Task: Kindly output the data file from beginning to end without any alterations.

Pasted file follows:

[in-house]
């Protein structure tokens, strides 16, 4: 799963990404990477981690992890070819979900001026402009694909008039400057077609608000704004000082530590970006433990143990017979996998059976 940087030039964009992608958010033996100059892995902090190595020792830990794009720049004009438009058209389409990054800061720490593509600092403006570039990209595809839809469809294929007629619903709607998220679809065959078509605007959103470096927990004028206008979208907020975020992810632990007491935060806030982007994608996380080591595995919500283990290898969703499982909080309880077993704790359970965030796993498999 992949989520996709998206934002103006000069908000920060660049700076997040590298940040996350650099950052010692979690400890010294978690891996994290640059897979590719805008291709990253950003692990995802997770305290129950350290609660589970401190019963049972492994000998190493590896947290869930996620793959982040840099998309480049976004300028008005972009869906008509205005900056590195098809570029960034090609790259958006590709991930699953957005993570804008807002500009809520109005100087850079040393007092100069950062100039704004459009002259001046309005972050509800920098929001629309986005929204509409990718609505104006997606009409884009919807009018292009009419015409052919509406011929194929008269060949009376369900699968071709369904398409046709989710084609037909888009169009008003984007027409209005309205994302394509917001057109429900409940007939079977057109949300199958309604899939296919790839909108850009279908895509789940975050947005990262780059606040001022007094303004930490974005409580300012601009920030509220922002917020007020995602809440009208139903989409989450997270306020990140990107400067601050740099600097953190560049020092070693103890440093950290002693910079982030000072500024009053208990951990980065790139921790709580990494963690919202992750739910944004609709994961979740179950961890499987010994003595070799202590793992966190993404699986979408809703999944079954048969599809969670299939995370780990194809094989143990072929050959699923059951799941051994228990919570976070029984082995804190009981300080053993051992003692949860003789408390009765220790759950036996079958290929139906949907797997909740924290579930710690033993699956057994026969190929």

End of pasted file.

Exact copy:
[in-house]
């Protein structure tokens, strides 16, 4: 799963990404990477981690992890070819979900001026402009694909008039400057077609608000704004000082530590970006433990143990017979996998059976 940087030039964009992608958010033996100059892995902090190595020792830990794009720049004009438009058209389409990054800061720490593509600092403006570039990209595809839809469809294929007629619903709607998220679809065959078509605007959103470096927990004028206008979208907020975020992810632990007491935060806030982007994608996380080591595995919500283990290898969703499982909080309880077993704790359970965030796993498999 992949989520996709998206934002103006000069908000920060660049700076997040590298940040996350650099950052010692979690400890010294978690891996994290640059897979590719805008291709990253950003692990995802997770305290129950350290609660589970401190019963049972492994000998190493590896947290869930996620793959982040840099998309480049976004300028008005972009869906008509205005900056590195098809570029960034090609790259958006590709991930699953957005993570804008807002500009809520109005100087850079040393007092100069950062100039704004459009002259001046309005972050509800920098929001629309986005929204509409990718609505104006997606009409884009919807009018292009009419015409052919509406011929194929008269060949009376369900699968071709369904398409046709989710084609037909888009169009008003984007027409209005309205994302394509917001057109429900409940007939079977057109949300199958309604899939296919790839909108850009279908895509789940975050947005990262780059606040001022007094303004930490974005409580300012601009920030509220922002917020007020995602809440009208139903989409989450997270306020990140990107400067601050740099600097953190560049020092070693103890440093950290002693910079982030000072500024009053208990951990980065790139921790709580990494963690919202992750739910944004609709994961979740179950961890499987010994003595070799202590793992966190993404699986979408809703999944079954048969599809969670299939995370780990194809094989143990072929050959699923059951799941051994228990919570976070029984082995804190009981300080053993051992003692949860003789408390009765220790759950036996079958290929139906949907797997909740924290579930710690033993699956057994026969190929």